This morning the ABC Radio in the NT reported that NT Opposition leader Terry Mills would be:

“…willing to work with two NT Independent politicians to force the government to reconsider it’s bilingual education policy.

Mills told the ABC:

“They’ve made a real hash of the bilingual question and haven’t contributed to an intelligent discussion, in fact confused many people. I’m more than happy to play a pro-active role in this because I want to see kids learning English and I don’t want to see this kind of confusion in this important debate.”

Last week Miliwanga Sandy talked to The Northern Myth about the multilingual reality of life for the adults and children at her small community of Wugularr in south-east Arnhem land:

“Well, these kids here – they would have Miaili, Rembarrnga, Ritarrngu, Ngalakgan, Dalabon, Jawoyn, some people speak Mara and Alawa – and all children – all people – we would speak language on our mothers side and on our father’s side as well – and grandmothers and grandfathers side as well.”

“The kids might have three or four Aboriginal languages already – but when they go to school the teacher is only speaking in English. Well, we know that education is important and you need to understand English to understand the subjects they teach like Maths and Science – and whatever they have there. That is only in English at the school – but at home – that children and their family only speak in their Aboriginal language. Now, what we want is both-way teaching in the school – not only for two hours a week but everyday there should be both-way teaching. That would be much better — they could pick up English very well and they could do their work and study a really good way.”

Late last week Miliwanga travelled to Canberra to participate in a symposium and workshop at the Australian Institute of Aboriginal and Torres Strait Islander Studies (AIATSIS) along with a number of linguists and educators with extensive experience in the delivery of bilingual education.

The weekend also saw the launch of an important research paper commissioned by AIATSIS that examines the succession of policy failures leading up to, and including the decision in October 2008 by then NT Education Minister, Marion Scrymgour, that has seen the gutting of the sorry remnants of the once proud NT bilingual education system.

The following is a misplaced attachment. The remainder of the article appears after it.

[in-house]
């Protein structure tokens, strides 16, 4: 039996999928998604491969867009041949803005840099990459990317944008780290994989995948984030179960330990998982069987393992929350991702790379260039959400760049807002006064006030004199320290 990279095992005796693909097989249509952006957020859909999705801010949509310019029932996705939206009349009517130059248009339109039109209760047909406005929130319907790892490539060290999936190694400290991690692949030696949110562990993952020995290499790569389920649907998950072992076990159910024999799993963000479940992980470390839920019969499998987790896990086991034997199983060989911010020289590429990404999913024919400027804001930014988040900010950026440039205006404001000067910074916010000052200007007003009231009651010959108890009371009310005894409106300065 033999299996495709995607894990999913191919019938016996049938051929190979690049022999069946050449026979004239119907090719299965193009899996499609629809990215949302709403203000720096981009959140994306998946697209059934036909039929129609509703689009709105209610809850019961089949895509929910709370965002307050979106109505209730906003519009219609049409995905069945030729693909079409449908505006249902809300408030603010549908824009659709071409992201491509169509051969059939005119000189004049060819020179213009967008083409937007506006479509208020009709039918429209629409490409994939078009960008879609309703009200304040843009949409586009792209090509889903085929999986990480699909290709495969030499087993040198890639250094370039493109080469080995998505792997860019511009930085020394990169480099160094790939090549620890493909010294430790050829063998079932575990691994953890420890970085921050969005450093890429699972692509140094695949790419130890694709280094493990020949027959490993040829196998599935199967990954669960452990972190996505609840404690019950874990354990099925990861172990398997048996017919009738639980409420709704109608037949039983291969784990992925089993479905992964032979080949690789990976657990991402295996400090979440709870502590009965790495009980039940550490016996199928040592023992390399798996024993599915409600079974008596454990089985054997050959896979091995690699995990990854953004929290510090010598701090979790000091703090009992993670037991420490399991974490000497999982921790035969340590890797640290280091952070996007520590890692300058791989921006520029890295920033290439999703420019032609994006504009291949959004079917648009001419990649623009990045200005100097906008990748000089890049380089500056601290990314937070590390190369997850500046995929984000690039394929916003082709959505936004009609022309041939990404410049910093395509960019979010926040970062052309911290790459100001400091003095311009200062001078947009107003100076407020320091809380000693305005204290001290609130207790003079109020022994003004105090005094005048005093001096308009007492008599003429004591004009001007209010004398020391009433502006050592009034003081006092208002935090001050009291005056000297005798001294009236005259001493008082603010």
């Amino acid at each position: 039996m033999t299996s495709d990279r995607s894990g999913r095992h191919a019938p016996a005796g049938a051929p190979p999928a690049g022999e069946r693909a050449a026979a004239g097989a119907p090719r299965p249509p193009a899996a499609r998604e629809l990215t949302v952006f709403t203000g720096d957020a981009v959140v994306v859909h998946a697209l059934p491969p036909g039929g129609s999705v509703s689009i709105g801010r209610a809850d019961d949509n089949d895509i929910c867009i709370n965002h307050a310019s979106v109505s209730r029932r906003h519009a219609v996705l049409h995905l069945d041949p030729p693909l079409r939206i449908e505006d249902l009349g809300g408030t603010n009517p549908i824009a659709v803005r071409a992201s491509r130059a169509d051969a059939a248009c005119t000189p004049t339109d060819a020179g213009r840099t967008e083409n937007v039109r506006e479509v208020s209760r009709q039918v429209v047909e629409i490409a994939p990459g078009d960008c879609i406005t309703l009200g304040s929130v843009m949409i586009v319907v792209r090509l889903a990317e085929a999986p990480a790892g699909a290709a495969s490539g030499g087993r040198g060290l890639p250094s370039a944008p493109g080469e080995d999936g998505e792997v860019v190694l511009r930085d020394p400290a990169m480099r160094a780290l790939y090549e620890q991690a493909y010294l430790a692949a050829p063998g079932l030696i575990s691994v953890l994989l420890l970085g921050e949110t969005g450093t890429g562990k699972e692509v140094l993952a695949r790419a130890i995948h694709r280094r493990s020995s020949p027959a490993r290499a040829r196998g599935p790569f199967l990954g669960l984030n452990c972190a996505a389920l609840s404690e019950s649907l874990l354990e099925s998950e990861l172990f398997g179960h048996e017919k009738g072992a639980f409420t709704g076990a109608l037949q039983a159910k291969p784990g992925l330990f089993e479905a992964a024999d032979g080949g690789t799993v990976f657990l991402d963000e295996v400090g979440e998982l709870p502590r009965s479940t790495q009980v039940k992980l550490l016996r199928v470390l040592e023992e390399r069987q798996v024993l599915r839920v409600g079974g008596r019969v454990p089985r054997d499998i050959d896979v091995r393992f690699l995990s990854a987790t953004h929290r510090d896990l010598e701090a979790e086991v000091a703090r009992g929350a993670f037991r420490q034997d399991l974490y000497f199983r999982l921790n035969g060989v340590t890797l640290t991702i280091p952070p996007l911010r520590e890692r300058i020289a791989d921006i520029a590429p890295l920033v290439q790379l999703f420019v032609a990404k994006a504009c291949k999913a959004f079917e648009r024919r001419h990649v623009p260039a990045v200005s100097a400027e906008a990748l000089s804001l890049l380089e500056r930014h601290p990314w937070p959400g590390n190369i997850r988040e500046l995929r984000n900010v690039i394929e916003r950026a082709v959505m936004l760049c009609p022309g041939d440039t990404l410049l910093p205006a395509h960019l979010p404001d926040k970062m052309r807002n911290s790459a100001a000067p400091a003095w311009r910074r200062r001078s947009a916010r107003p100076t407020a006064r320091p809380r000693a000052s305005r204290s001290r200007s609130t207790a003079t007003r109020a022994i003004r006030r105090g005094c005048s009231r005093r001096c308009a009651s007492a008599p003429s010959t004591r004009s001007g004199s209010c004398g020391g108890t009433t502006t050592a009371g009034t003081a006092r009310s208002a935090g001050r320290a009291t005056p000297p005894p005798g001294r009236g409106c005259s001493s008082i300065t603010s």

That Report, “Gaps in Australia’s Indigenous Language Policy: Dismantling Bilingual Education in the Northern Territory”, represents the most thorough assessment of the value of bilingual education in improving educational outcomes for children living in the many small and impoverished townships in the NT.

The Report reveals a failure to appreciate the value of Australia’s unique linguistic diversity and the lost opportunities resulting from an entrenched “deep monolingualism”:

“The deep monolingualism of Australian governments has created some myths and confusions which create serious problems for Indigenous people who speak other languages. These include the failure to recognise the social and cognitive benefits of bilingualism, the belief that nothing special needs to be done to teach Indigenous children English other than to talk at them in English, the confusion between learning to write a language and learning another language, and finally the belief that home languages and cultures are an add-on, something that happens on weekends, rather than something which schools should engage in.”

The Report also provides a valuable overview of the long history of the serial failures of NT governments to properly engage with bilingual education policy in the NT; the background to the decision by Marion Scrymgour in October 2008 that has effectively gutted bilingual education in the NT; the relationship between educational policy-making in the NT government and the Howard/Brough/Macklin Intervention and the “trigger” for Scrymgour’s decision – the manipulation by politicians and the media of the NAPLAN test results of English literacy and numeracy in September 2008.

It is the decision by Marion Scrymgour on 14 October 2008 that attracts the report’s authors most damning criticism. On that day Scrymgour announced the NT government’s new policy that:

“…the first four hours of education in all NT schools will be conducted in English”.

The Report’s authors attempt to comprehend the basis and motives for the new policy, noting variously that:

“The plan was formulated in haste over a few days…It’s lack of detail and vagueness were of grave concern.”

“One might conjecture that naivety is one possible explanation: the Minister and her Department advisors…held the erroneous belief that all that was needed to teach children English is to speak to them in English.”

“Expediency in dealing with the media is another explanation – an immediate reaction in the press was that the specific policy initiative was designed to provoke controversy which would divert attention from the sacking of the CEO [of the NT Education Department on 10 October 2008]. The Minister denied this accusation…”

“However, what is not in doubt is that no consultation took place with affected schools…”

“Nor was any attempt made to find whether the bilingual educations programs were working.”

As the ABC reported this morning:

“The now Independent Marion Scrymgour, who formulated the policy as Labor’s Education Minister last year has also now expressed concern about the plan. The Country Liberals Terry Mills could combine with Ms Scrymgour and if the other Independent, Gerry Woods, agreed they could combine to use their parliamentary numbers to make the government revisit the policy.”

Maybe there is some hope for the NT’s bilingual education programs yet.